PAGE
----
Long in the making, the play has become ever more relevant today, as Georgia is hemorrhaging citizens. The population is now 3.7 million people, nearly a million fewer than it was in 2000.
Perhaps the biggest merit of the play is that it puts the spotlight on Georgian woman migrant workers, the unsung symbol of the nation for past 30 years. It offers a peek into minds of countless mothers, grandmothers and daughters who put their own lives aside, travel abroad and take up menial jobs to provide for their families back home.
In one scene, a boisterous gang of these women meets for a picnic in Central Park, and one of the women shows up looking distressed. “He sent me divorce papers,” she says, referring to her husband back in Georgia. “For all these years, I’ve been toiling here to send money to him, to his mother, to our kids, and now he wants a divorce, no warning, just like that. What do I do now?”
But both the play, and the story it is based on, have a happy ending.
When Kharshiladze moved to New York, Natasha kept checking in every now and then with fresh matchmaking attempts. At one point, she said that Ussery, the kindly man she had introduced to Kharshiladze, was regularly inquiring about the Georgian and wanted to reach out. Kharshiladze and Ussery eventually had a phone call. They quickly became friends.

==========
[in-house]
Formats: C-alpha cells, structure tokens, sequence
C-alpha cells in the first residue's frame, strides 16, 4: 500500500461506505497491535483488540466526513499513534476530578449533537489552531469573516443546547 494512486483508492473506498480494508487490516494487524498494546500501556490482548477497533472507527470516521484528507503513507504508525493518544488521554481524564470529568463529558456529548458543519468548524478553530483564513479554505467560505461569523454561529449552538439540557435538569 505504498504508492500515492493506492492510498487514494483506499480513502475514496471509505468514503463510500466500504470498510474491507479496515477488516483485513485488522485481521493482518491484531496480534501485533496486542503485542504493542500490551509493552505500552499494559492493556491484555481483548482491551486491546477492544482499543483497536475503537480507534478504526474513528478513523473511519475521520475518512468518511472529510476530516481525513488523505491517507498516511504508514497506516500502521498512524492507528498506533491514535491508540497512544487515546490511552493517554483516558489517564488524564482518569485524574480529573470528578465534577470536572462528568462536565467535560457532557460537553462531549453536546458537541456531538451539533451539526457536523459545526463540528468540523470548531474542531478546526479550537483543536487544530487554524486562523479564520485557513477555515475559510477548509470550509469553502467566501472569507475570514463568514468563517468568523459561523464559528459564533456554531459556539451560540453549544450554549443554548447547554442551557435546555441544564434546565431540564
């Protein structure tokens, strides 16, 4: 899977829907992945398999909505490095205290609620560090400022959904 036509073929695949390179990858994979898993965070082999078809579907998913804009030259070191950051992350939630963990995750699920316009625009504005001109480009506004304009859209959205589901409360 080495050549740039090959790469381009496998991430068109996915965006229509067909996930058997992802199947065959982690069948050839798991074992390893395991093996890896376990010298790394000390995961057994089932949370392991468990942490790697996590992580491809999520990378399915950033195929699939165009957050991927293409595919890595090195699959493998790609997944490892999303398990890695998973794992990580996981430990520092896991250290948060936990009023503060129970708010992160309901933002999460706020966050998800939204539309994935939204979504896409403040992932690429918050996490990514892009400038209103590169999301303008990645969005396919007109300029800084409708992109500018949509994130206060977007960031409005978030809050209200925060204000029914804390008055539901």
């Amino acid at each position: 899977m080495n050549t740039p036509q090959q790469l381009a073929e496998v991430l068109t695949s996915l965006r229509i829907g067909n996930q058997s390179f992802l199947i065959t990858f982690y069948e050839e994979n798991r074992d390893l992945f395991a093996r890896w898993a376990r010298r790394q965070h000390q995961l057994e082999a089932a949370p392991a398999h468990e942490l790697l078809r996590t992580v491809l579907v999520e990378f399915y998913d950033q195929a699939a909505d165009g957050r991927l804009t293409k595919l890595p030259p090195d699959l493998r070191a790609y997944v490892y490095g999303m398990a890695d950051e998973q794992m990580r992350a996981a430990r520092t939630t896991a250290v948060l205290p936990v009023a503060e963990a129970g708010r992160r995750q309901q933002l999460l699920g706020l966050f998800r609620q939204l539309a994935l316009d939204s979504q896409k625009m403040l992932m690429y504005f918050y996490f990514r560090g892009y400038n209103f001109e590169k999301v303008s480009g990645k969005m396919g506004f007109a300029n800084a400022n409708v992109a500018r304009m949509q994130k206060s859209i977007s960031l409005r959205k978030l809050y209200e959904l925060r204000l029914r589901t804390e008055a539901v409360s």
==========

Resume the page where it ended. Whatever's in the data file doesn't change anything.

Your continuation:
And when Kharshiladze had exhausted all her legal avenues to stay in the U.S., Ussery finally convinced her to marry him for the green card. He insisted that there was nothing to it and that he simply wanted to help.
Still, Kharshiladze returned to Georgia thinking that her American adventure was over. Ussery did not give up on her, though. He began visiting her in Georgia and kept trying to make Kharshiladze an American citizen.
What started as a fake marriage turned into a real one. After 10 years of trying, Ussery finally succeeded in making Kharshiladze an American. The couple moved to the U.S. for several years. Working on a play based on Kharshiladze’s memories became their shared pandemic project. Kharshiladze returned to Georgia again recently and now the couple is trying to decide in which of the two countries they want to spend the rest of their lives.
“To wrap it all up, I wanted to see America, but ended up becoming an American. I married for citizenship, but ended up being married for love,” said Kharshiladze – Kharshiladze-Ussery to be precise.